Fistful of rice: A food bank formed by women from minority communities
The best part about Musti Chal is that if anyone in the village runs out of rice, they can always get it from us and return it later.
Around 5,000 women, mostly from the minority communities, are finding self-sufficiency with every passing day.
Under an initiative formally known as "Food Bank", the women set aside a fist-sized portion of rice every day.
With some logistic support and supervision from national and international NGOs, this Musti Chal (fistful of rice) practice is helping out women at 90 villages in two upazilas under Naogaon -- Sahapar and Niamatpur -- since 2015.
After enough rice is saved, the women then sell it and use the money for income-generating activities, like buying cattle, cultivating fish in Khas ponds, running community businesses and helping people from their communities.
Many of these landless women have also bought land, opened shops, started business, bought land for funeral rites and even built their own temples.
In a recent visit to Niamatpur and Sapahar upazila, this correspondent found that in the past, the women used to undertake the same activities by taking out loans from local Mahajans, entrepreneurs, village arbitrators, NGOs, local clubs and more at higher rates. But as Musti Chal has gained in prominence, they have stopped going for such expensive loans.
This is how the process works: a group of 20-30 women band together and set aside a fistful of rice whenever they cook a meal for seven days. The rice is kept in pots, which is then gathered inside a big drum. At the conclusion of the week, they sell the rice and use the money to fund their income-generating activities of choice.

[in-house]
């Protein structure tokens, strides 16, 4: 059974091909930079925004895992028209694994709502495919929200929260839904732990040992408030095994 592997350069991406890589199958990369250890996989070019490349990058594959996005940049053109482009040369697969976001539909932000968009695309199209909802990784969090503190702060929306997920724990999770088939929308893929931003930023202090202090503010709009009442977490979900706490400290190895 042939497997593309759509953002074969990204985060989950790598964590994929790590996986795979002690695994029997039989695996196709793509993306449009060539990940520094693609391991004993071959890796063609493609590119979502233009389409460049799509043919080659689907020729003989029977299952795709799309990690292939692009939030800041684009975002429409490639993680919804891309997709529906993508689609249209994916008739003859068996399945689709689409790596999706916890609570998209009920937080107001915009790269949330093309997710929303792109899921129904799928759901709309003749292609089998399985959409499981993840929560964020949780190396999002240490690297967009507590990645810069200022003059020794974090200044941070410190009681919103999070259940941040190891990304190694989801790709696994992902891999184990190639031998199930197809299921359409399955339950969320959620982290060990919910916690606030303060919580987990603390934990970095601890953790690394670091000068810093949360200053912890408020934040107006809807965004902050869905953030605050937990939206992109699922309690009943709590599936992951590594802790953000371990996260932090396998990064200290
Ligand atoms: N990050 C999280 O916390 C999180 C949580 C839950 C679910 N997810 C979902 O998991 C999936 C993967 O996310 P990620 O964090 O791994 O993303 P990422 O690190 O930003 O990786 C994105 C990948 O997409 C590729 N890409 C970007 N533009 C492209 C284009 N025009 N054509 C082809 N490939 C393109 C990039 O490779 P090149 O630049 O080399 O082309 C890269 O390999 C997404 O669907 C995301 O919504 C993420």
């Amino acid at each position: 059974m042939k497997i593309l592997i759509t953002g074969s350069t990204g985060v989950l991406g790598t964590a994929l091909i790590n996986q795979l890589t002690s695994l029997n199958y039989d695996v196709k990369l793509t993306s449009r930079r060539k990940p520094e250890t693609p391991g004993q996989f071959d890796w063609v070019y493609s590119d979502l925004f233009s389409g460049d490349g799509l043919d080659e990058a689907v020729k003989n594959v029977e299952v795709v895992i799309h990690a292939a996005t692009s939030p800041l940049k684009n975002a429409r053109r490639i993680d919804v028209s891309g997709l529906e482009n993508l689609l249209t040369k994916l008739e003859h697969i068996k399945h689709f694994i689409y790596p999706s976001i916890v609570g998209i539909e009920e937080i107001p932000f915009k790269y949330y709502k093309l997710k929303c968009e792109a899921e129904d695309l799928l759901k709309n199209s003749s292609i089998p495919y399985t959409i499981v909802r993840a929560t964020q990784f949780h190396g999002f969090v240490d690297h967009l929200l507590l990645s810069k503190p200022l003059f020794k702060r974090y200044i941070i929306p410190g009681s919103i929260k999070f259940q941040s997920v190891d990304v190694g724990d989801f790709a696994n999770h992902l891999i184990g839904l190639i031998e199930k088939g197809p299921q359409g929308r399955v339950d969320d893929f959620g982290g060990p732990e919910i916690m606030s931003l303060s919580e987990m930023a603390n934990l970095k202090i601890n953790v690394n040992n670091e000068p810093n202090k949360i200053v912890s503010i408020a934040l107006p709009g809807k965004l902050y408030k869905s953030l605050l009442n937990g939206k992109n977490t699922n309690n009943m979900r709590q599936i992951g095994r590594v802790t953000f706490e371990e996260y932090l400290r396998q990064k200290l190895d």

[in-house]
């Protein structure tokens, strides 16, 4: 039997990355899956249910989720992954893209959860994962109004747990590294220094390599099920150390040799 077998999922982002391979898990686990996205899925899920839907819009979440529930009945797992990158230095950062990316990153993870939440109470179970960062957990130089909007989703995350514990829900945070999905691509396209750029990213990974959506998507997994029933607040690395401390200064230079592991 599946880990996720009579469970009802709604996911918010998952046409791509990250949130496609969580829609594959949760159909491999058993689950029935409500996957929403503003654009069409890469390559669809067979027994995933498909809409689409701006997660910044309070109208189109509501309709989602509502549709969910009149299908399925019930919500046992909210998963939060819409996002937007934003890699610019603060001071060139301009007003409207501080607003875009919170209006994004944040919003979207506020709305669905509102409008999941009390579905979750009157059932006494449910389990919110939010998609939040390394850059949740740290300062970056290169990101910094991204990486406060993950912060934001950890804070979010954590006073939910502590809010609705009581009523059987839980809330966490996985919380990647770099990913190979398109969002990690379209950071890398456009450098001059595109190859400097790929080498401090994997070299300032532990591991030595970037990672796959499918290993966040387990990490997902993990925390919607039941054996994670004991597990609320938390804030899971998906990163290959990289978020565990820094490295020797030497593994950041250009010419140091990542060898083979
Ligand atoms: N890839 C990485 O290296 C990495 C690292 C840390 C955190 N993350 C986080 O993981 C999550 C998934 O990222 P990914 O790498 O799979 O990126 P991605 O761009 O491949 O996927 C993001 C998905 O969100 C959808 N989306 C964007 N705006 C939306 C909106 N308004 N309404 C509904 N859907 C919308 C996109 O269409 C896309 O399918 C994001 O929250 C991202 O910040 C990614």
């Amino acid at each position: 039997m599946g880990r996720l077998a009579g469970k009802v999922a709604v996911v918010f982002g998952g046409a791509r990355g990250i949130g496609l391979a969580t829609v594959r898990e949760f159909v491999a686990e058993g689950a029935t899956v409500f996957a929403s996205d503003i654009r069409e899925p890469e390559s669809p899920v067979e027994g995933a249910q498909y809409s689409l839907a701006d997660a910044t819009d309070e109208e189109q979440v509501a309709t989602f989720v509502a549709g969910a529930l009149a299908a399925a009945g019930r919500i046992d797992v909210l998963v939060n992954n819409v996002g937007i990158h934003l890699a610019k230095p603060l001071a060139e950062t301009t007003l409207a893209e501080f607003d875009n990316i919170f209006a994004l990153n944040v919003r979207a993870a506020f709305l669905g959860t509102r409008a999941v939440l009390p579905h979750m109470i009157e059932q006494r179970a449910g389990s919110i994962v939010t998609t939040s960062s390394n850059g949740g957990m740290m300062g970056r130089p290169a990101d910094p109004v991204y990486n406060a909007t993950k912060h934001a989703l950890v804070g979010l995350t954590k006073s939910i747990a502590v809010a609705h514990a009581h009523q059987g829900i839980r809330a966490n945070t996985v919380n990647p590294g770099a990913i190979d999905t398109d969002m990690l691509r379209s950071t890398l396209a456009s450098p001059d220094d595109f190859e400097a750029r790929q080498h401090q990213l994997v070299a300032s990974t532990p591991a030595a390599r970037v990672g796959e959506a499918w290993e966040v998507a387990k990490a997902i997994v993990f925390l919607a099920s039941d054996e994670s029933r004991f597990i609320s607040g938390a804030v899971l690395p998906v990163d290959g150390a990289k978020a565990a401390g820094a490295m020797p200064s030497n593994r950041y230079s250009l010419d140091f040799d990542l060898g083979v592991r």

In Niamatpur's Kamaspur village, 30 women have been collecting Musti Chal for the last seven years. So far, they have sold rice worth Tk 1 lakh and are now cultivating fish in three Khas ponds, rearing three cows and helping the people of the village with the money.
Maniza (30), of Kulmodanga village under Sapahar upazila, bought six decimals of land by taking money from their 30 member–group practicing Musti Chal. Like Maniza, there are 14 landless families who bought at least five bighas of land in the upazila by getting financial help from their Musti Chal–collecting groups. One of the groups bought a shop at the Sapahar new market worth of Tk five lakh, said Shamsul Haque, senior programme officer of the Borendro Development Organization (BDO), a local NGO which monitor the groups.
This economic empowerment is also helping the women grow in confidence. In the past, many of them were shy to speak publicly. But after finding self-sufficiency through the project, they're growing in power. Five women from these are contesting the ongoing UP elections as independent candidates.
"When the Covid started in Bangladesh, many of our neighbours were out of work. Back then we lent them rice from the food bank," said Minoti Pahan of Sirajpur village.
Rekha Rani Ray (30), of same village, said, "The best part about Musti Chal is that if anyone in the village runs out of rice, they can always get it from us and return it later."
There are three NGOs; Action Aid Bangladesh, Manusher Jonno Foundation (MJF) and Andheri HILFE which are running three projects; CLIMATE, REEAL and SOLID, to supervise the Musti Chal initiatives.